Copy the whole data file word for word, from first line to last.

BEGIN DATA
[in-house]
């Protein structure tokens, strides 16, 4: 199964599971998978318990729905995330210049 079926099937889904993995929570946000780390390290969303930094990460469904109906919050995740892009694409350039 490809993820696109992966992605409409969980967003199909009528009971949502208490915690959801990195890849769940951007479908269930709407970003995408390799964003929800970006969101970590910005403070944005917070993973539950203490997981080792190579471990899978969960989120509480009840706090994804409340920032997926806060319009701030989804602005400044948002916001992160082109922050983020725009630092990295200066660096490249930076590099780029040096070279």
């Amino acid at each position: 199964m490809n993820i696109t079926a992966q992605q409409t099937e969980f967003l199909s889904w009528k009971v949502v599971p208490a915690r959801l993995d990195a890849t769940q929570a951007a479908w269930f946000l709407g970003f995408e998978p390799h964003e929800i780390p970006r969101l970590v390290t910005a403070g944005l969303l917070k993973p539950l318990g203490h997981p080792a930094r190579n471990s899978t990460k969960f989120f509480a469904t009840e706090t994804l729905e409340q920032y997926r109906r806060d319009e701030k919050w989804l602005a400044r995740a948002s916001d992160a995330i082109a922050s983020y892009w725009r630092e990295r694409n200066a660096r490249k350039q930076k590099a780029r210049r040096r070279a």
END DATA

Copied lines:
[in-house]
């Protein structure tokens, strides 16, 4: 199964599971998978318990729905995330210049 079926099937889904993995929570946000780390390290969303930094990460469904109906919050995740892009694409350039 490809993820696109992966992605409409969980967003199909009528009971949502208490915690959801990195890849769940951007479908269930709407970003995408390799964003929800970006969101970590910005403070944005917070993973539950203490997981080792190579471990899978969960989120509480009840706090994804409340920032997926806060319009701030989804602005400044948002916001992160082109922050983020725009630092990295200066660096490249930076590099780029040096070279």
């Amino acid at each position: 199964m490809n993820i696109t079926a992966q992605q409409t099937e969980f967003l199909s889904w009528k009971v949502v599971p208490a915690r959801l993995d990195a890849t769940q929570a951007a479908w269930f946000l709407g970003f995408e998978p390799h964003e929800i780390p970006r969101l970590v390290t910005a403070g944005l969303l917070k993973p539950l318990g203490h997981p080792a930094r190579n471990s899978t990460k969960f989120f509480a469904t009840e706090t994804l729905e409340q920032y997926r109906r806060d319009e701030k919050w989804l602005a400044r995740a948002s916001d992160a995330i082109a922050s983020y892009w725009r630092e990295r694409n200066a660096r490249k350039q930076k590099a780029r210049r040096r070279a």